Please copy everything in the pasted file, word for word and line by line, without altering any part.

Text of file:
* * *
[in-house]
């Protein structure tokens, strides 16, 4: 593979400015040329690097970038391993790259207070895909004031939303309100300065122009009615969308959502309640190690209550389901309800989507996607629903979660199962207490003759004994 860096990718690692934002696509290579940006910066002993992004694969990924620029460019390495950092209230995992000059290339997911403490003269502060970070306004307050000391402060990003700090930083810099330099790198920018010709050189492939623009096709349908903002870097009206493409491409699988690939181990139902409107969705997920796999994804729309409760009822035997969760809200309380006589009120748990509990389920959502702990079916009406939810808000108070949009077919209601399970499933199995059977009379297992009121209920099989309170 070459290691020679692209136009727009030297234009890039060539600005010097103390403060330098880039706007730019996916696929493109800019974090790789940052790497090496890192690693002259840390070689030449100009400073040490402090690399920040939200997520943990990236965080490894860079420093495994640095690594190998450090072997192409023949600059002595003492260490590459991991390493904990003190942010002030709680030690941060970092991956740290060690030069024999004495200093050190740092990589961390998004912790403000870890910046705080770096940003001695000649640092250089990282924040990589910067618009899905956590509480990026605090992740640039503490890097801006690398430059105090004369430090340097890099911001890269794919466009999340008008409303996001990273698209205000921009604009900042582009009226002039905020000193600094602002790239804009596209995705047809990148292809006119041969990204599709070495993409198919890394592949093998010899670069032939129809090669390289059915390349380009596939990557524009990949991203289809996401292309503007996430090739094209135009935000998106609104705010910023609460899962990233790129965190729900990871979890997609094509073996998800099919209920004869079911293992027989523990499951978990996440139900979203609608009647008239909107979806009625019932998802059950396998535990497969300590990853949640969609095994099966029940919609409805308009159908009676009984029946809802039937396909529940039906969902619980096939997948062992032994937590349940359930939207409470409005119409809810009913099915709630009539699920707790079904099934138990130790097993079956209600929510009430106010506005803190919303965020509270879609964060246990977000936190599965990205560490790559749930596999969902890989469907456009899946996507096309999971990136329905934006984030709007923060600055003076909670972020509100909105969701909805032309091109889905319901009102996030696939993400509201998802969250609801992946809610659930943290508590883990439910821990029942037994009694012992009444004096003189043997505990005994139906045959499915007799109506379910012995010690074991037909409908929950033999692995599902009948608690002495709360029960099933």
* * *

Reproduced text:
[in-house]
């Protein structure tokens, strides 16, 4: 593979400015040329690097970038391993790259207070895909004031939303309100300065122009009615969308959502309640190690209550389901309800989507996607629903979660199962207490003759004994 860096990718690692934002696509290579940006910066002993992004694969990924620029460019390495950092209230995992000059290339997911403490003269502060970070306004307050000391402060990003700090930083810099330099790198920018010709050189492939623009096709349908903002870097009206493409491409699988690939181990139902409107969705997920796999994804729309409760009822035997969760809200309380006589009120748990509990389920959502702990079916009406939810808000108070949009077919209601399970499933199995059977009379297992009121209920099989309170 070459290691020679692209136009727009030297234009890039060539600005010097103390403060330098880039706007730019996916696929493109800019974090790789940052790497090496890192690693002259840390070689030449100009400073040490402090690399920040939200997520943990990236965080490894860079420093495994640095690594190998450090072997192409023949600059002595003492260490590459991991390493904990003190942010002030709680030690941060970092991956740290060690030069024999004495200093050190740092990589961390998004912790403000870890910046705080770096940003001695000649640092250089990282924040990589910067618009899905956590509480990026605090992740640039503490890097801006690398430059105090004369430090340097890099911001890269794919466009999340008008409303996001990273698209205000921009604009900042582009009226002039905020000193600094602002790239804009596209995705047809990148292809006119041969990204599709070495993409198919890394592949093998010899670069032939129809090669390289059915390349380009596939990557524009990949991203289809996401292309503007996430090739094209135009935000998106609104705010910023609460899962990233790129965190729900990871979890997609094509073996998800099919209920004869079911293992027989523990499951978990996440139900979203609608009647008239909107979806009625019932998802059950396998535990497969300590990853949640969609095994099966029940919609409805308009159908009676009984029946809802039937396909529940039906969902619980096939997948062992032994937590349940359930939207409470409005119409809810009913099915709630009539699920707790079904099934138990130790097993079956209600929510009430106010506005803190919303965020509270879609964060246990977000936190599965990205560490790559749930596999969902890989469907456009899946996507096309999971990136329905934006984030709007923060600055003076909670972020509100909105969701909805032309091109889905319901009102996030696939993400509201998802969250609801992946809610659930943290508590883990439910821990029942037994009694012992009444004096003189043997505990005994139906045959499915007799109506379910012995010690074991037909409908929950033999692995599902009948608690002495709360029960099933």